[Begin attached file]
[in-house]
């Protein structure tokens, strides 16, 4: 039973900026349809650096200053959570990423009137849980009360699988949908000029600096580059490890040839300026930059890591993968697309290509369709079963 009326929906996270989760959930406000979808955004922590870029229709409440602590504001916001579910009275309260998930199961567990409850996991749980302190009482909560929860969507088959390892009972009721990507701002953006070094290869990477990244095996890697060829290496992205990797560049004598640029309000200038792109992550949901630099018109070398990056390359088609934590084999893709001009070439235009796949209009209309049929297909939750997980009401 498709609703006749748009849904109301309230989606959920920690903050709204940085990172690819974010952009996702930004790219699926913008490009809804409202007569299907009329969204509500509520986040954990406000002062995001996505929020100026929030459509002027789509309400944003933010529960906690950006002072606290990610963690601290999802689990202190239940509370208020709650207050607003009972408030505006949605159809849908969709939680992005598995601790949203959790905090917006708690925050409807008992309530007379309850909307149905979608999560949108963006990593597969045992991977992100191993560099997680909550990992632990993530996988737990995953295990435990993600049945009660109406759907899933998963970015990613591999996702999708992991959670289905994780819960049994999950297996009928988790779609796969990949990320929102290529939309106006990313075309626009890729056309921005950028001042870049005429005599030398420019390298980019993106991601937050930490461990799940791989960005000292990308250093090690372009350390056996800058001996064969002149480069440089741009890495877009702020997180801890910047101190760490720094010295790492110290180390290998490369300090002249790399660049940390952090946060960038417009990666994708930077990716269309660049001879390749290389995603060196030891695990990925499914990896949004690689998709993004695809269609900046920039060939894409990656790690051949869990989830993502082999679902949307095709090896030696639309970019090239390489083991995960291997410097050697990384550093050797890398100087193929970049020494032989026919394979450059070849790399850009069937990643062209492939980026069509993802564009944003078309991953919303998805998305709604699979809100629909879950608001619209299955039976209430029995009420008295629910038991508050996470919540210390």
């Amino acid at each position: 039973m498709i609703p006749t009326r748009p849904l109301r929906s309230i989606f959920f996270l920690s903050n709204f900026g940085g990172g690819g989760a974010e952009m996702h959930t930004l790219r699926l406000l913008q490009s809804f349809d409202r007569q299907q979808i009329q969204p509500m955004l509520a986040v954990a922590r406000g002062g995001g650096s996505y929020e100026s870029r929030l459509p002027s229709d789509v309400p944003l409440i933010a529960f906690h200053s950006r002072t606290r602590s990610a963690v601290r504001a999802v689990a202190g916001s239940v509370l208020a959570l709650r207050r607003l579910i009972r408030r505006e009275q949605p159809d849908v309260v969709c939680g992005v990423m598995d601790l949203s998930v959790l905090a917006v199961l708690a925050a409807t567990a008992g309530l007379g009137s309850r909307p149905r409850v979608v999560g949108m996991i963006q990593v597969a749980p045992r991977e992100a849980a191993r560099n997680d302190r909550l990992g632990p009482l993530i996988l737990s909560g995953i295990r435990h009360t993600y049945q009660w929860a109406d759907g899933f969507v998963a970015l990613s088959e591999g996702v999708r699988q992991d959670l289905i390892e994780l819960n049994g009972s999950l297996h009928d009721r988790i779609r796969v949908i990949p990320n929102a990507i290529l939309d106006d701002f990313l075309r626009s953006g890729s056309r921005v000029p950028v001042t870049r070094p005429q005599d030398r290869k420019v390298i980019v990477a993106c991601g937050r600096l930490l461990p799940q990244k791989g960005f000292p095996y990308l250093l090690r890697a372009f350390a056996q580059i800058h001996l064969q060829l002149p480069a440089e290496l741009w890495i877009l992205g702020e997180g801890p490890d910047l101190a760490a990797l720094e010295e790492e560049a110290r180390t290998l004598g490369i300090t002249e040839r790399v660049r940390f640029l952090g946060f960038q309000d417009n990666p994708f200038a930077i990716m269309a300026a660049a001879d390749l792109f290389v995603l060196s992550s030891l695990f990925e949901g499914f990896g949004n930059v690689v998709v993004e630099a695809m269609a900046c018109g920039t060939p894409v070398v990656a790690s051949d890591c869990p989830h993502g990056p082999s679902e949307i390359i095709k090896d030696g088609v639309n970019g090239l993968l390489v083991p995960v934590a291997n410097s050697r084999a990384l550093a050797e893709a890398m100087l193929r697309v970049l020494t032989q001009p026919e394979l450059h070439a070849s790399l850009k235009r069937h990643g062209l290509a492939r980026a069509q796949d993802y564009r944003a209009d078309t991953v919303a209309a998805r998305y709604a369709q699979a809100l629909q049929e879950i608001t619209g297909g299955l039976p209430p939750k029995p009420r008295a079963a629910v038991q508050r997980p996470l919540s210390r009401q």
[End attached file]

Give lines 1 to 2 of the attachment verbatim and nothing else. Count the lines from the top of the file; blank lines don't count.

[in-house]
């Protein structure tokens, strides 16, 4: 039973900026349809650096200053959570990423009137849980009360699988949908000029600096580059490890040839300026930059890591993968697309290509369709079963 009326929906996270989760959930406000979808955004922590870029229709409440602590504001916001579910009275309260998930199961567990409850996991749980302190009482909560929860969507088959390892009972009721990507701002953006070094290869990477990244095996890697060829290496992205990797560049004598640029309000200038792109992550949901630099018109070398990056390359088609934590084999893709001009070439235009796949209009209309049929297909939750997980009401 498709609703006749748009849904109301309230989606959920920690903050709204940085990172690819974010952009996702930004790219699926913008490009809804409202007569299907009329969204509500509520986040954990406000002062995001996505929020100026929030459509002027789509309400944003933010529960906690950006002072606290990610963690601290999802689990202190239940509370208020709650207050607003009972408030505006949605159809849908969709939680992005598995601790949203959790905090917006708690925050409807008992309530007379309850909307149905979608999560949108963006990593597969045992991977992100191993560099997680909550990992632990993530996988737990995953295990435990993600049945009660109406759907899933998963970015990613591999996702999708992991959670289905994780819960049994999950297996009928988790779609796969990949990320929102290529939309106006990313075309626009890729056309921005950028001042870049005429005599030398420019390298980019993106991601937050930490461990799940791989960005000292990308250093090690372009350390056996800058001996064969002149480069440089741009890495877009702020997180801890910047101190760490720094010295790492110290180390290998490369300090002249790399660049940390952090946060960038417009990666994708930077990716269309660049001879390749290389995603060196030891695990990925499914990896949004690689998709993004695809269609900046920039060939894409990656790690051949869990989830993502082999679902949307095709090896030696639309970019090239390489083991995960291997410097050697990384550093050797890398100087193929970049020494032989026919394979450059070849790399850009069937990643062209492939980026069509993802564009944003078309991953919303998805998305709604699979809100629909879950608001619209299955039976209430029995009420008295629910038991508050996470919540210390």